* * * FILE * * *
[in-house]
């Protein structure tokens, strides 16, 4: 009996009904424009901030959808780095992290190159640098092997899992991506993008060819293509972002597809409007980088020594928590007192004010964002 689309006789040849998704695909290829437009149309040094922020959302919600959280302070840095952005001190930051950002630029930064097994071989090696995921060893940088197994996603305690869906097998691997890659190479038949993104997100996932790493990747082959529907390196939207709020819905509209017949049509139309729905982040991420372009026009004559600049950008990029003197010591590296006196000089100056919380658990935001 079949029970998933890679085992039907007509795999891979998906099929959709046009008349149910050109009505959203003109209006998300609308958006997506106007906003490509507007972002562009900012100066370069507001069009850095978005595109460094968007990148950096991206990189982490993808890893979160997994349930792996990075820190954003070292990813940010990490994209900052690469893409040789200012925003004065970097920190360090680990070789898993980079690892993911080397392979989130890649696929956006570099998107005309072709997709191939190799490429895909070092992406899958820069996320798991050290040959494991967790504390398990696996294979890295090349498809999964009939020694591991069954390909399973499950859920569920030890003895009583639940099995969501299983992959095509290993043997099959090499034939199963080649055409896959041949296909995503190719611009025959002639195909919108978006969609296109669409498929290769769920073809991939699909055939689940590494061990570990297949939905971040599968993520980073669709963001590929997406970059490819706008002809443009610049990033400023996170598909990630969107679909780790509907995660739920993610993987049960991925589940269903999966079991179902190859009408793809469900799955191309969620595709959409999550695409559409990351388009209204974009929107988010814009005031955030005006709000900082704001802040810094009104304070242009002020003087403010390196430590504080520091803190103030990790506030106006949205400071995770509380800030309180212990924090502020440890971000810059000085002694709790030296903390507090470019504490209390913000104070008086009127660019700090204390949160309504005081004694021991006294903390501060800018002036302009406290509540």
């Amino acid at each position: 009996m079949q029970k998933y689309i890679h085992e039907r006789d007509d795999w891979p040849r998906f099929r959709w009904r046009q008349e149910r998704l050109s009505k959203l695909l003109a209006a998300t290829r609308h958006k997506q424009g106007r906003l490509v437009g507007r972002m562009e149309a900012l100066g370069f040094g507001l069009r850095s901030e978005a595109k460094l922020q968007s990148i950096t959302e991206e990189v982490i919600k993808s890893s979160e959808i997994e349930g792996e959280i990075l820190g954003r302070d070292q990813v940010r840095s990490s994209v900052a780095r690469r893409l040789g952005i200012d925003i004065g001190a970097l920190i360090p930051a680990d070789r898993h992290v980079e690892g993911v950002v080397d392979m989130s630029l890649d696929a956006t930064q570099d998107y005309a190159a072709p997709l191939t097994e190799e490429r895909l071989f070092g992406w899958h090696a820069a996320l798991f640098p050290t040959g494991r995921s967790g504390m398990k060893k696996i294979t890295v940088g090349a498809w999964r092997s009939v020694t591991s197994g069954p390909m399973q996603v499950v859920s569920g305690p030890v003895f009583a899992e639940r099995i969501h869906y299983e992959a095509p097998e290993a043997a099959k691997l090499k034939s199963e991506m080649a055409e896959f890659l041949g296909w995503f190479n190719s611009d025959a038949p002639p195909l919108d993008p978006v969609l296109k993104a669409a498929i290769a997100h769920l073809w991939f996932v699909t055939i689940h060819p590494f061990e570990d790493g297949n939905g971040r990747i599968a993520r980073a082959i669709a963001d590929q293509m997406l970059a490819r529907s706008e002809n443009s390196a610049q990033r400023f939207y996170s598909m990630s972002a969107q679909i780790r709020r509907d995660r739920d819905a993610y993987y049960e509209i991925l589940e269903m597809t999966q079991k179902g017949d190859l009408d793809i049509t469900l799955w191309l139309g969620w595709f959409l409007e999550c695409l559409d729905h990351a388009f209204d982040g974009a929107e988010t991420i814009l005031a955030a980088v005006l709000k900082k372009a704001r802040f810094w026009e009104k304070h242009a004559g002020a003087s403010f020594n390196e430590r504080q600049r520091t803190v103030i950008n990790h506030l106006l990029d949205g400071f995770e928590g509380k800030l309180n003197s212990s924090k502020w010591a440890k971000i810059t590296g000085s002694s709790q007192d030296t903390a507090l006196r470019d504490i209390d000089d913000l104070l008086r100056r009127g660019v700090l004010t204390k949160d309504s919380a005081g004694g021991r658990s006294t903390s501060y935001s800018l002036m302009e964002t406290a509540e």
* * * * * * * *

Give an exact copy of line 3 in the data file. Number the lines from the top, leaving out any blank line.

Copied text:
């Amino acid at each position: 009996m079949q029970k998933y689309i890679h085992e039907r006789d007509d795999w891979p040849r998906f099929r959709w009904r046009q008349e149910r998704l050109s009505k959203l695909l003109a209006a998300t290829r609308h958006k997506q424009g106007r906003l490509v437009g507007r972002m562009e149309a900012l100066g370069f040094g507001l069009r850095s901030e978005a595109k460094l922020q968007s990148i950096t959302e991206e990189v982490i919600k993808s890893s979160e959808i997994e349930g792996e959280i990075l820190g954003r302070d070292q990813v940010r840095s990490s994209v900052a780095r690469r893409l040789g952005i200012d925003i004065g001190a970097l920190i360090p930051a680990d070789r898993h992290v980079e690892g993911v950002v080397d392979m989130s630029l890649d696929a956006t930064q570099d998107y005309a190159a072709p997709l191939t097994e190799e490429r895909l071989f070092g992406w899958h090696a820069a996320l798991f640098p050290t040959g494991r995921s967790g504390m398990k060893k696996i294979t890295v940088g090349a498809w999964r092997s009939v020694t591991s197994g069954p390909m399973q996603v499950v859920s569920g305690p030890v003895f009583a899992e639940r099995i969501h869906y299983e992959a095509p097998e290993a043997a099959k691997l090499k034939s199963e991506m080649a055409e896959f890659l041949g296909w995503f190479n190719s611009d025959a038949p002639p195909l919108d993008p978006v969609l296109k993104a669409a498929i290769a997100h769920l073809w991939f996932v699909t055939i689940h060819p590494f061990e570990d790493g297949n939905g971040r990747i599968a993520r980073a082959i669709a963001d590929q293509m997406l970059a490819r529907s706008e002809n443009s390196a610049q990033r400023f939207y996170s598909m990630s972002a969107q679909i780790r709020r509907d995660r739920d819905a993610y993987y049960e509209i991925l589940e269903m597809t999966q079991k179902g017949d190859l009408d793809i049509t469900l799955w191309l139309g969620w595709f959409l409007e999550c695409l559409d729905h990351a388009f209204d982040g974009a929107e988010t991420i814009l005031a955030a980088v005006l709000k900082k372009a704001r802040f810094w026009e009104k304070h242009a004559g002020a003087s403010f020594n390196e430590r504080q600049r520091t803190v103030i950008n990790h506030l106006l990029d949205g400071f995770e928590g509380k800030l309180n003197s212990s924090k502020w010591a440890k971000i810059t590296g000085s002694s709790q007192d030296t903390a507090l006196r470019d504490i209390d000089d913000l104070l008086r100056r009127g660019v700090l004010t204390k949160d309504s919380a005081g004694g021991r658990s006294t903390s501060y935001s800018l002036m302009e964002t406290a509540e």